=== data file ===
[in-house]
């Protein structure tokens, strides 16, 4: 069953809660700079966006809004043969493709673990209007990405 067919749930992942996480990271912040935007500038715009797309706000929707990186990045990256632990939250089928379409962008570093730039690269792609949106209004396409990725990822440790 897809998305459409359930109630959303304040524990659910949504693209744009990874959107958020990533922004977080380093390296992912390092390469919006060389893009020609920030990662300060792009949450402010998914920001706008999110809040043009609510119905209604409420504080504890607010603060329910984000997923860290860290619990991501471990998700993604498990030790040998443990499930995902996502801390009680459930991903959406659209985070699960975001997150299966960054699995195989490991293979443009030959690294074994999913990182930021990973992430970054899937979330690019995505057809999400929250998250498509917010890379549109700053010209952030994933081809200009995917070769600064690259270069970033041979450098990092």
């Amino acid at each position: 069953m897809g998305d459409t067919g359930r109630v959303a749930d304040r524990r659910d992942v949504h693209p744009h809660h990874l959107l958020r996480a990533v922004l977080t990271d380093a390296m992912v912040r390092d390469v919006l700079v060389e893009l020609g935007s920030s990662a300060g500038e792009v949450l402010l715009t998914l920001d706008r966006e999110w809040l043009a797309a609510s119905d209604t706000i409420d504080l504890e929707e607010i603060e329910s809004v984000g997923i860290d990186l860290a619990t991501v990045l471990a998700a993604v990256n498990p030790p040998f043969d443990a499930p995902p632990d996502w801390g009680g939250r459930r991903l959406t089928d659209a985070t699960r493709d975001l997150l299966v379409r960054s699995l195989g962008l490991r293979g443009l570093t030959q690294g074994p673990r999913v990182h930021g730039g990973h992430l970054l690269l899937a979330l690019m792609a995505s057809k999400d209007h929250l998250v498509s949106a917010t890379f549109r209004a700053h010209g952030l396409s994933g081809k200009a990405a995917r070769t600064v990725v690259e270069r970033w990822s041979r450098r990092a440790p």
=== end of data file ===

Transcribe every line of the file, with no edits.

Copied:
[in-house]
């Protein structure tokens, strides 16, 4: 069953809660700079966006809004043969493709673990209007990405 067919749930992942996480990271912040935007500038715009797309706000929707990186990045990256632990939250089928379409962008570093730039690269792609949106209004396409990725990822440790 897809998305459409359930109630959303304040524990659910949504693209744009990874959107958020990533922004977080380093390296992912390092390469919006060389893009020609920030990662300060792009949450402010998914920001706008999110809040043009609510119905209604409420504080504890607010603060329910984000997923860290860290619990991501471990998700993604498990030790040998443990499930995902996502801390009680459930991903959406659209985070699960975001997150299966960054699995195989490991293979443009030959690294074994999913990182930021990973992430970054899937979330690019995505057809999400929250998250498509917010890379549109700053010209952030994933081809200009995917070769600064690259270069970033041979450098990092």
């Amino acid at each position: 069953m897809g998305d459409t067919g359930r109630v959303a749930d304040r524990r659910d992942v949504h693209p744009h809660h990874l959107l958020r996480a990533v922004l977080t990271d380093a390296m992912v912040r390092d390469v919006l700079v060389e893009l020609g935007s920030s990662a300060g500038e792009v949450l402010l715009t998914l920001d706008r966006e999110w809040l043009a797309a609510s119905d209604t706000i409420d504080l504890e929707e607010i603060e329910s809004v984000g997923i860290d990186l860290a619990t991501v990045l471990a998700a993604v990256n498990p030790p040998f043969d443990a499930p995902p632990d996502w801390g009680g939250r459930r991903l959406t089928d659209a985070t699960r493709d975001l997150l299966v379409r960054s699995l195989g962008l490991r293979g443009l570093t030959q690294g074994p673990r999913v990182h930021g730039g990973h992430l970054l690269l899937a979330l690019m792609a995505s057809k999400d209007h929250l998250v498509s949106a917010t890379f549109r209004a700053h010209g952030l396409s994933g081809k200009a990405a995917r070769t600064v990725v690259e270069r970033w990822s041979r450098r990092a440790p």